Saturday, September 3, 2011

Unplug To Recharge

Current technology keeps giving us more and more ways and reasons to be in front of that technology which often means less time in the 'real world' including people and nature. All this can be a drain on our psyche and we need to find ways to recharge and refresh. One of the best ways to do this is to just get outside, but to make the most advantage you need to unplug and disconnect from all that tech. There are lots of simple ways to do this, but I like to take it a bit farther and truly make sure I cannot use the tech even if wanted to - get rid of the temptation fully.

There are lots of resources such as books and web site, not to mention organizations that promote this philosophy such as the National Wildlife Federation's Get Outside program and Biofriendly.org and many focused specifically on families and children. As men it is a fairly simpletwo step process: 1. Plug your devices in to charge themselves 2. Open the door and go outside to charge yourself.


On a regular daily basis unplugging can mean just getting outside and leaving your stuff behind. That is harder and harder to do as our tech becomes integrated to regular life. I totally understand wanting to listen to music while exercising - I am a huge fan of music and I like to have it on as much as possible - but listening to music means using tech and shutting yourself off from the world around you. I am not saying every time but maybe once a week leave it at home and walk, run, or bike just listening to the sounds around you. The same goes for tracking your exercise with a device such as a smartphone or PMP. While they can be great aids, here again I think you should take opportunities to unplug. You may get a better workout without monitoring, or a more relaxed one without the pressure of what will be auto-posted on your progress.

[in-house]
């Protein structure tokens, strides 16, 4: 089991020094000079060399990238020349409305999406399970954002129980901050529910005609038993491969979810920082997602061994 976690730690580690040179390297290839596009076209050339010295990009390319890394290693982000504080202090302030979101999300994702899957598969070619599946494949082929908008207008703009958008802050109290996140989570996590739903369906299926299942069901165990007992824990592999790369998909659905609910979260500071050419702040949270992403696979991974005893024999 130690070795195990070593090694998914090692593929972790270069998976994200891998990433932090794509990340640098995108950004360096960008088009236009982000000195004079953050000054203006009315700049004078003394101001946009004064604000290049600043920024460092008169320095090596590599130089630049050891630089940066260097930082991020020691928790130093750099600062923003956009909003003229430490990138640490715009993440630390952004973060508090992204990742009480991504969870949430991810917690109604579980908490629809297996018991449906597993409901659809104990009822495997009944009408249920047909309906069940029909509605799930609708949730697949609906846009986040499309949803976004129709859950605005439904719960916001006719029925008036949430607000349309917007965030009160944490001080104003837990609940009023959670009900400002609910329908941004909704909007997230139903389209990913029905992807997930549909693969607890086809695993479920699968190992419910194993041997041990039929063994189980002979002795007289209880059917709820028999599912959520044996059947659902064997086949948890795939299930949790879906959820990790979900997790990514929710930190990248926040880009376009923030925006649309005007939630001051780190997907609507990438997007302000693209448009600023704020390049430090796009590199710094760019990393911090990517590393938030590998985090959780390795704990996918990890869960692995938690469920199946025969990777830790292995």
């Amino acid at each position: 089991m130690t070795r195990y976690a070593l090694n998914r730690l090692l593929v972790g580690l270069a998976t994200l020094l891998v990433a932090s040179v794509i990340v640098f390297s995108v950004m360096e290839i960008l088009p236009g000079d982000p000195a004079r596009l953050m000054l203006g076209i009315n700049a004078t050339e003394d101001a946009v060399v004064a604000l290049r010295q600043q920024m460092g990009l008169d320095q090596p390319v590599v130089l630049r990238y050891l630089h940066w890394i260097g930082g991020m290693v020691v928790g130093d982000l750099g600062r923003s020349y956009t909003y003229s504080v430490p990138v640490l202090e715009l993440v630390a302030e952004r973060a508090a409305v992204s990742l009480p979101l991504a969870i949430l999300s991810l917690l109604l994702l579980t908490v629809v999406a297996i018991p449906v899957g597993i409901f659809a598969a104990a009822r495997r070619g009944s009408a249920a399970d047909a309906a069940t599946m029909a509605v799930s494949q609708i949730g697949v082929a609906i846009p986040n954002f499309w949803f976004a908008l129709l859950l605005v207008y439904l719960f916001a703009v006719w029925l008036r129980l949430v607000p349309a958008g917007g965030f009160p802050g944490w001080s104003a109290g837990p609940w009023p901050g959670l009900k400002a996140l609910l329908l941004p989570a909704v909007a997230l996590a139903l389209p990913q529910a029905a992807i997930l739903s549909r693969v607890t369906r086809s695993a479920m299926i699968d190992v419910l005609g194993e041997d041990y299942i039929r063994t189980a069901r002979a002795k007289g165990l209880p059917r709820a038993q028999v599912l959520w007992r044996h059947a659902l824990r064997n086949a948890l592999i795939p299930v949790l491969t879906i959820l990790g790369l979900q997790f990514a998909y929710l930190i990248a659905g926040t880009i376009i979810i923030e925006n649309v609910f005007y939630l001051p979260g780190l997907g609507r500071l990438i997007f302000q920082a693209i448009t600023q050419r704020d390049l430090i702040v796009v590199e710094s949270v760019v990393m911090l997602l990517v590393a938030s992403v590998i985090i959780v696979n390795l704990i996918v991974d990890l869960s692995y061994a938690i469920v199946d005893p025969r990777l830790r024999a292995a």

The view from our tent on the lake shore
For the third year in a row now, and likely now as long as it is possible, I have taken time off to fully unplug. My wife and I like camping and usually go two or three times a year to 'car-camping' places. Over the years we have gotten better equipment, gotten more adventurous, and have graduated to walk-in sites. Recently we found our favorite place that takes it even farther- Rock Island State Park in our home state of Wisconsin. Rock Island is a small island with no permanent inhabitants, only forty campsites you all have to walk to - from a half mile to 2 miles - and no electricity or running water. You have to take a car ferry from Door County peninsula to Washington Island, leave your car on Washington and take a passenger ferry over to Rock Island. There is no cell service, one phone line at the ranger station in case of emergencies, so you truly are inaccessible and in your own private world. Most sites are on or near the shore of the island on Lake Michigan - we always select one right on the beach.

Our departed friend Erzsi loved pink and orange
so it seemed she came to decorate our campsite at sunset.
Being away where no one could get hold of us except in an emergency for three days we truly were able to relax and forget anything back home whether work, personal life, or any other issues. In full disclosure, we do and did take a PMP with us for music - all devices charged with solar energy - but this time we barely even used it.  The sound of the waves, the wind, the birds and nature were music enough. This summer has been a rough one for us, we lost a good friend and one of our dogs to cancer and we wanted to get away and just be together. Instead we were visited by the spirits of our departed friends in the form of sights on the island. But instead of renewing grief the setting and experience were joyful reminders of those amazing spirits we lost.

By the time we came home my wife and I had each recharged our batteries and had a great time with each other, just being with each other with no other worries was worth it let alone the shard experience of that place and time.

It truly is amazing how just a little time with your own thoughts, in nature, with no distractions from your daily life and the drain of modern technology  can give you a boost to mental and physical energy. Everyone should try to weekly - or more often - unplug from all your device, and  I strongly recommend trying to get longer periods where you leave everything behind and truly experience the moment - the setting, your company, everything around and with you.